December 10


Sen Grassley to Offer Mandatory Drug Data Registry Bill

Fri, 10 Dec 2004

AHRP applauds Senator Chuck Grassley for spearheading legislation that will require pharmaceutical companies to register ALL drug trials and report their results in a public database.

Given the record of deception and concealment of adverse data, anything other than a comprehensive, public database would defeat the purpose of transparency and accuracy. Company-run databases are inherently subject to manipulation by the very companies whose internal marketing documents have demonstrated a propensity to commit fraud in the interest of profit margins.

AHRP applauds ABC News for having the guts to air a factual, hard hitting investigative report on Prime Time Live.

See:Drug Maker Withheld Paxil Study Data
ABC News Uncovers Documents Unknown to Regulators and Many Doctors

We continue to question the rationale of The New York Times policy that puts reports about drug safety and medical ethics in the Business section rather than the national news section inasmuch as health care issues have significant public interest. The business section does not reach as many readers as does the A-national section of the paper.

Contact: Vera Hassner Sharav

December 10, 2004
A Top Republican to Offer Drug Data Bill

A top Senate Republican on health care issues, Charles E. Grassley of Iowa, plans to introduce legislation early next year that would require pharmaceutical companies to register drug trials and report their results in a public database, an aide said yesterday.

Several Democrats have introduced similar proposals in the Senate and the House. But the involvement of Mr. Grassley, who led recent hearings involving the drug industry and federal drug regulation, may be a significant advance because it signals some bipartisan support for such a bill.

“The plan would be to introduce the bill early in the next Congress,” said the aide, who spoke on the condition of anonymity.

The aide also said that Senator Grassley would introduce a separate bill around the same time that would create an independent office within the Food and Drug Administration to oversee drug safety.

Last month, Mr. Grassley, the chairman of the Senate Finance Committee, led a hearing into the F.D.A.’s oversight of Vioxx, the arthritis pain reliever that Merck withdrew from the market after a clinical trial showed that among people taking the drug for at least 18 months, the risks of heart attacks and strokes increased.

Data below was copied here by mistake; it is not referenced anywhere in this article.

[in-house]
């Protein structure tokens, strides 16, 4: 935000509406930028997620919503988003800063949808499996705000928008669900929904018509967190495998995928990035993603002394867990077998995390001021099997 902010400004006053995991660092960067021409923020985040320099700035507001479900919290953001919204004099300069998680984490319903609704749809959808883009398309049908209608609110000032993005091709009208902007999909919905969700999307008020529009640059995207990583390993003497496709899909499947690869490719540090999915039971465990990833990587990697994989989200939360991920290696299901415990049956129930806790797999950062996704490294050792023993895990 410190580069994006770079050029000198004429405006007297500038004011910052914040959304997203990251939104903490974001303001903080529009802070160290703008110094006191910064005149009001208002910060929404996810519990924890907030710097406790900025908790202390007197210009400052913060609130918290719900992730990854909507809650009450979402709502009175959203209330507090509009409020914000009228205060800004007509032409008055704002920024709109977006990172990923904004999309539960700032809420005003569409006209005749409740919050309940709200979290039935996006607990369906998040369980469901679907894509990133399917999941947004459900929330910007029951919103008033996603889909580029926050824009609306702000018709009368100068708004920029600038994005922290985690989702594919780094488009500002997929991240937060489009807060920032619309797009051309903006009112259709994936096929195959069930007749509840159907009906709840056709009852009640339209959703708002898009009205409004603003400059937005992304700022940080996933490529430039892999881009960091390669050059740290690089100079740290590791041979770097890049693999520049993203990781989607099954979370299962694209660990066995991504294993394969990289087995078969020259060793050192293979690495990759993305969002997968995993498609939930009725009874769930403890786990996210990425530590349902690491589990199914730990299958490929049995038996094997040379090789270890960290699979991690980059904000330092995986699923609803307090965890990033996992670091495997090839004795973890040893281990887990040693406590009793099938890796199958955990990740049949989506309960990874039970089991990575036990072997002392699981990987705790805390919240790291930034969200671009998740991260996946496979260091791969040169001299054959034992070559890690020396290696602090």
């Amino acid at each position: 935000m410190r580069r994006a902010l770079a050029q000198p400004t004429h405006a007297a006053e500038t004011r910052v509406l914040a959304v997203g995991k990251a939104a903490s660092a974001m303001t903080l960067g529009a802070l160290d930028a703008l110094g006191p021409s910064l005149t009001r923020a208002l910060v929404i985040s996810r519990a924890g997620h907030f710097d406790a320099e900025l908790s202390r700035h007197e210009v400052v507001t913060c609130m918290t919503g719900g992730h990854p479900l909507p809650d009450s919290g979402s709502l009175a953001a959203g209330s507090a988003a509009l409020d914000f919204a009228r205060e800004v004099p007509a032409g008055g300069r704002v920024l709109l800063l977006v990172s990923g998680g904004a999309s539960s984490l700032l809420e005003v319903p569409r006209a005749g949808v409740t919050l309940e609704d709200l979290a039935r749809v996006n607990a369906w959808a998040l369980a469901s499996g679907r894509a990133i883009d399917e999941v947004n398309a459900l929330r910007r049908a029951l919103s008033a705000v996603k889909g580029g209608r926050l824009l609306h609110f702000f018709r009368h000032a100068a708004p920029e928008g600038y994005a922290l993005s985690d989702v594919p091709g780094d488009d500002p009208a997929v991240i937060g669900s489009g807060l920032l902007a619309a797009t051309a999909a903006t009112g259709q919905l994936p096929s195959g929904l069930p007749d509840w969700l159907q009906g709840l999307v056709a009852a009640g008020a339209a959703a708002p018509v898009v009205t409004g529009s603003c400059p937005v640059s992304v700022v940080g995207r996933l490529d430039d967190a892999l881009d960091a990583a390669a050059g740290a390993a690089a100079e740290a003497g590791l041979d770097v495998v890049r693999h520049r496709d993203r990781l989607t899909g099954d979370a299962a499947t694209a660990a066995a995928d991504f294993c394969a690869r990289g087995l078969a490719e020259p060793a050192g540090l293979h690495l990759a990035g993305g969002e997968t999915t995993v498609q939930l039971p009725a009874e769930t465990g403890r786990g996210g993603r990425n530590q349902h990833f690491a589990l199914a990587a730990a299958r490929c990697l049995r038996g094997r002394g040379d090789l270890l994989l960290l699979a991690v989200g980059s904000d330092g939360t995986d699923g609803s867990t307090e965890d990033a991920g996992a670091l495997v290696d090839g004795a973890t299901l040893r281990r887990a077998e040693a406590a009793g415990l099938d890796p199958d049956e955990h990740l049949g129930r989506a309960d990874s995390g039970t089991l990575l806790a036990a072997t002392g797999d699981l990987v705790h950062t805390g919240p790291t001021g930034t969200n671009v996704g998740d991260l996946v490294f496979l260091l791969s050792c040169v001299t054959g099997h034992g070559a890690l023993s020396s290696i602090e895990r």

Earlier in the year, he was involved in questions of how information from pediatric tests of antidepressants had been disclosed.

While Senator Grassley’s aide said that work on the clinical trials bill was still going forward, it is likely to contain some features the Democrats proposed. Under that plan, makers of drugs and medical devices would be required to register any product trial involving human subjects in a government-run database before it could proceed. Companies would also be required to report test results in the same system.

Some academic researchers argue that registration of clinical trials at their inception will prevent companies from hiding unfavorable results or stopping such trials before completion. They also say that a complete inventory of test results involving a particular drug will provide valuable information about how well it works.

The push for greater disclosure of drug trials gained added support this year after reports that the makers of some antidepressants had emphasized tests showing that children and adolescents experienced positive results while playing down studies indicating that the drugs did not work or that they might, in a few instances, have the potential to be dangerous.

Under such pressure, a number of drug makers have started posting clinical trial results and related data on company Internet sites.

The industry’s trade group, the Pharmaceutical Research and Manufacturers of America, has also started a Web site where companies can post trial findings. But the group says it does not believe that a mandatory test-disclosure system is needed and its Web site does not require companies to register their trials when they begin.

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